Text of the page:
In an effort in Washington to punish Beijing for what U.S. officials say is an ongoing genocide against Uyghurs and other Muslim groups, the U.S. Senate passed legislation on Wednesday to ban the import of products from China’s Xinjiang region.
The Uyghur Forced Labor Prevention Act would create a “rebuttable presumption” assuming goods manufactured in Xinjiang are made with forced labor and therefore banned under the 1930 Tariff Act, unless otherwise certified by U.S. authorities.
Passed by unanimous consent, the bipartisan measure would shift the burden of proof to importers. The current rule bans goods if there is reasonable evidence of forced labor.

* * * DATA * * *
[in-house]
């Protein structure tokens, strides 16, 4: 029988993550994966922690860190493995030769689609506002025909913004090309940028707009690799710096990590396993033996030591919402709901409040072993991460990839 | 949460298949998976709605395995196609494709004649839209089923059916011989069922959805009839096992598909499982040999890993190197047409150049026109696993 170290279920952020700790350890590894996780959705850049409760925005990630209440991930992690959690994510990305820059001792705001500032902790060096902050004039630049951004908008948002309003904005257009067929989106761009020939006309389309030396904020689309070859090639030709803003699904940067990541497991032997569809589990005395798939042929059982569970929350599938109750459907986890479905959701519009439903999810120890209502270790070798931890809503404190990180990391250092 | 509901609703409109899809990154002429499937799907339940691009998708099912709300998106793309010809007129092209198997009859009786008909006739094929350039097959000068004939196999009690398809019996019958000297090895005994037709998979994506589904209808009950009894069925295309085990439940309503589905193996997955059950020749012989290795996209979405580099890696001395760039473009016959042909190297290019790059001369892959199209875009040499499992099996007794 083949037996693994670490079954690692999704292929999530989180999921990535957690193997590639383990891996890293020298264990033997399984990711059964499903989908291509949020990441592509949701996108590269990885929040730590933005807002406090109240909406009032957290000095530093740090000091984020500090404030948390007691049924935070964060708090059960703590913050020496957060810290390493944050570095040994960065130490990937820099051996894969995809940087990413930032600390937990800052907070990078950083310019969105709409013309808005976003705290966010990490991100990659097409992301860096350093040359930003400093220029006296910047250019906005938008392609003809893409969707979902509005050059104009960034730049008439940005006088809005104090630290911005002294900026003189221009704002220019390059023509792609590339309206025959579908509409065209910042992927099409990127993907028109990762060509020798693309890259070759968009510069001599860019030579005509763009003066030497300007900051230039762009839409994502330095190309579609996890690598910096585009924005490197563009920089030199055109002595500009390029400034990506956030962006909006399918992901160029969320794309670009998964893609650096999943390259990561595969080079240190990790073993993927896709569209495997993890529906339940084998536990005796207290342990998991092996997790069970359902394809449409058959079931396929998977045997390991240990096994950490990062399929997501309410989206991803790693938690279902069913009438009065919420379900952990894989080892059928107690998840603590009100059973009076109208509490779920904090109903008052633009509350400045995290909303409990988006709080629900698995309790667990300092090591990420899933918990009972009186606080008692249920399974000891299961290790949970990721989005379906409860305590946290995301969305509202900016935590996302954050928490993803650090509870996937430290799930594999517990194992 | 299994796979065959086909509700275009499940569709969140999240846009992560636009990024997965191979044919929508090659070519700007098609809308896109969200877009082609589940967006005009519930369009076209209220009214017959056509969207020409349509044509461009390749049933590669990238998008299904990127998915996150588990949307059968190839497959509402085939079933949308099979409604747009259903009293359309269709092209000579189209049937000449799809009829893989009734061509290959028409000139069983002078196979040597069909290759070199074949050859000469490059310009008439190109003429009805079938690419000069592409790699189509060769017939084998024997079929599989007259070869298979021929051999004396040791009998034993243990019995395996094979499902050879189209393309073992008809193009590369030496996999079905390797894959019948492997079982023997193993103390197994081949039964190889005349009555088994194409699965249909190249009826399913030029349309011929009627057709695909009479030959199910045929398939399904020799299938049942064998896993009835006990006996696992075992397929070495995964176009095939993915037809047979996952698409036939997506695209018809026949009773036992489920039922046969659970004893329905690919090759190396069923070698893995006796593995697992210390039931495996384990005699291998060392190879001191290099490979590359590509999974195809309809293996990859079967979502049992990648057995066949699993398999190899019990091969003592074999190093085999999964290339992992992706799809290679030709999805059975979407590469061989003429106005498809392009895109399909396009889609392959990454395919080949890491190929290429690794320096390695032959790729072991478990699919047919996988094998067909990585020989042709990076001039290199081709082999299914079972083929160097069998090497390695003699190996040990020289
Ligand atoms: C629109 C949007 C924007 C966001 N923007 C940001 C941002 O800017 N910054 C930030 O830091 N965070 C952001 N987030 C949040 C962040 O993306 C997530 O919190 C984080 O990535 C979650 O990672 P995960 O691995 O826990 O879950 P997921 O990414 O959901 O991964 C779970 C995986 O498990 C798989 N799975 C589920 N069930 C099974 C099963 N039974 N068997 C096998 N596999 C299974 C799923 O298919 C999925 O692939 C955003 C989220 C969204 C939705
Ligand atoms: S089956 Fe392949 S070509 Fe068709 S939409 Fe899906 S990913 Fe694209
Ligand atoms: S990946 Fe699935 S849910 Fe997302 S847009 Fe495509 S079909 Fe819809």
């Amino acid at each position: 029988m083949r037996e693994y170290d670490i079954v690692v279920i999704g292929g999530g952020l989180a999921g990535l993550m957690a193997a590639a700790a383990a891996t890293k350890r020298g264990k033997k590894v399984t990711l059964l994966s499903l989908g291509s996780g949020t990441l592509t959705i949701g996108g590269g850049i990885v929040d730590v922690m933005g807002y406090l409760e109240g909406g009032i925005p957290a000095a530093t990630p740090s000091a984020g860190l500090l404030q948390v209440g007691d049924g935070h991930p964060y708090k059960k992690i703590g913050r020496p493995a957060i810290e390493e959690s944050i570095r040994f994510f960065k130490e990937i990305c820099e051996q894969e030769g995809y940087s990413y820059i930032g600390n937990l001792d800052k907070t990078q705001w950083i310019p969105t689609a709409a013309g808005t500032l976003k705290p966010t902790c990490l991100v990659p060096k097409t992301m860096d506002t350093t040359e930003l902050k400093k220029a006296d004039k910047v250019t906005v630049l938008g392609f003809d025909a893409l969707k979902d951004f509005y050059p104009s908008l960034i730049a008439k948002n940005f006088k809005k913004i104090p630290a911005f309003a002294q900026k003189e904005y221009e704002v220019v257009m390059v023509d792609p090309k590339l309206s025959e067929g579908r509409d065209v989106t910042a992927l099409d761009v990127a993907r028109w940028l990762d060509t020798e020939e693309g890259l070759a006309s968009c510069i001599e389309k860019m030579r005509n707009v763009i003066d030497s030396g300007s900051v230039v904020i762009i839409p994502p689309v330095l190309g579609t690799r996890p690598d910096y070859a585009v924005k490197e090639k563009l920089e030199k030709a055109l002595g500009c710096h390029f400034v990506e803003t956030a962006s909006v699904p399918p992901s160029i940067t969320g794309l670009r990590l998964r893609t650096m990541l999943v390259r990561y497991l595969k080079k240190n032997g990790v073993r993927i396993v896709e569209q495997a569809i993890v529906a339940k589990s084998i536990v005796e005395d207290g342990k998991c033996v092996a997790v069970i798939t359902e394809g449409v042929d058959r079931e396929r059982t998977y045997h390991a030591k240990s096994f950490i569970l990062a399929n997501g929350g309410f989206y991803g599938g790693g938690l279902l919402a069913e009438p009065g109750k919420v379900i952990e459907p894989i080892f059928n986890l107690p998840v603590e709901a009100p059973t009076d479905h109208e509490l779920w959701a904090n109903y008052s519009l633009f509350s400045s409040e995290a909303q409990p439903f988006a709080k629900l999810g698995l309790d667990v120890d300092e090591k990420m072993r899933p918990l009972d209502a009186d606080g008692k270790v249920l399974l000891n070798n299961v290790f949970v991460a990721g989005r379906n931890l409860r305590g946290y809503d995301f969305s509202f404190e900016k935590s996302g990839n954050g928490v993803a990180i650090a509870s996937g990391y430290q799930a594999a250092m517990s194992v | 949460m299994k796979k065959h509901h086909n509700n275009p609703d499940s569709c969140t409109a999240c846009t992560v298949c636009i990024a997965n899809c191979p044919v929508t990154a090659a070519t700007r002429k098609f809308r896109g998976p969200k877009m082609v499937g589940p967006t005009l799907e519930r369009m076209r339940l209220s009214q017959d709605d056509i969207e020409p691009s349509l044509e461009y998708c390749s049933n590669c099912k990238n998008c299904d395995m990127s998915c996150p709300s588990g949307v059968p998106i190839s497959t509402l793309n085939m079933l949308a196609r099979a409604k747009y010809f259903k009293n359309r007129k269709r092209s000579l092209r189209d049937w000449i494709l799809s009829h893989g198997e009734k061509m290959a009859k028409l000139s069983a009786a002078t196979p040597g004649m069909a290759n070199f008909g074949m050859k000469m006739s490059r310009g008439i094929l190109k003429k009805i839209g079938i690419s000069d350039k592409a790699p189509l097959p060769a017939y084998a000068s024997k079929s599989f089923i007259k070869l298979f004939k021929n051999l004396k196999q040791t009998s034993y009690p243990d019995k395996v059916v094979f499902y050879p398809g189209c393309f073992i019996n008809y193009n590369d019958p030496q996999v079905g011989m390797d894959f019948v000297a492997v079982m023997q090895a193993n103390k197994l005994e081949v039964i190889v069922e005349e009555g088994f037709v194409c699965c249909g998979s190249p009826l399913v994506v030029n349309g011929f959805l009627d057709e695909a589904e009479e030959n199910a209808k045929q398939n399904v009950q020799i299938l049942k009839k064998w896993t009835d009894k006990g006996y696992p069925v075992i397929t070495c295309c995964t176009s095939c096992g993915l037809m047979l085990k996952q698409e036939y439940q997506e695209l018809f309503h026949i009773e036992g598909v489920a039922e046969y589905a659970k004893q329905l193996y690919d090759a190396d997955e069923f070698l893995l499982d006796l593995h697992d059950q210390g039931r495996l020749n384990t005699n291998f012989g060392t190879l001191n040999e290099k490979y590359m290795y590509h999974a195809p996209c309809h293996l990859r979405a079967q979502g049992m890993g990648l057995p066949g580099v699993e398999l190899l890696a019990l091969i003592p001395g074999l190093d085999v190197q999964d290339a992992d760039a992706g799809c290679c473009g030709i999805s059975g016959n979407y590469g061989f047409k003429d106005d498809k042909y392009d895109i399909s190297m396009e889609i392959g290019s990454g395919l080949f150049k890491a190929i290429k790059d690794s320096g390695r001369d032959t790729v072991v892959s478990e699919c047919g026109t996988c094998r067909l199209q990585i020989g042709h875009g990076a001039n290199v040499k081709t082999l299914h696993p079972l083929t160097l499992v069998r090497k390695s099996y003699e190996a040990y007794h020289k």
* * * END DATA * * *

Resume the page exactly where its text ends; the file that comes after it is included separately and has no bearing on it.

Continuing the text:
The bill must also pass the House of Representatives before it can be sent to the White House for President Joe Biden to sign into law. It was not immediately clear when that might take place.
Republican Senator Marco Rubio, who introduced the legislation with Democrat Jeff Merkley, called on the House to act quickly.
“We will not turn a blind eye to the CCP’s ongoing crimes against humanity, and we will not allow corporations a free pass to profit from those horrific abuses,” Rubio said in a statement.
“No American corporation should profit from these abuses. No American consumers should be inadvertently purchasing products from slave labor,” Merkley said.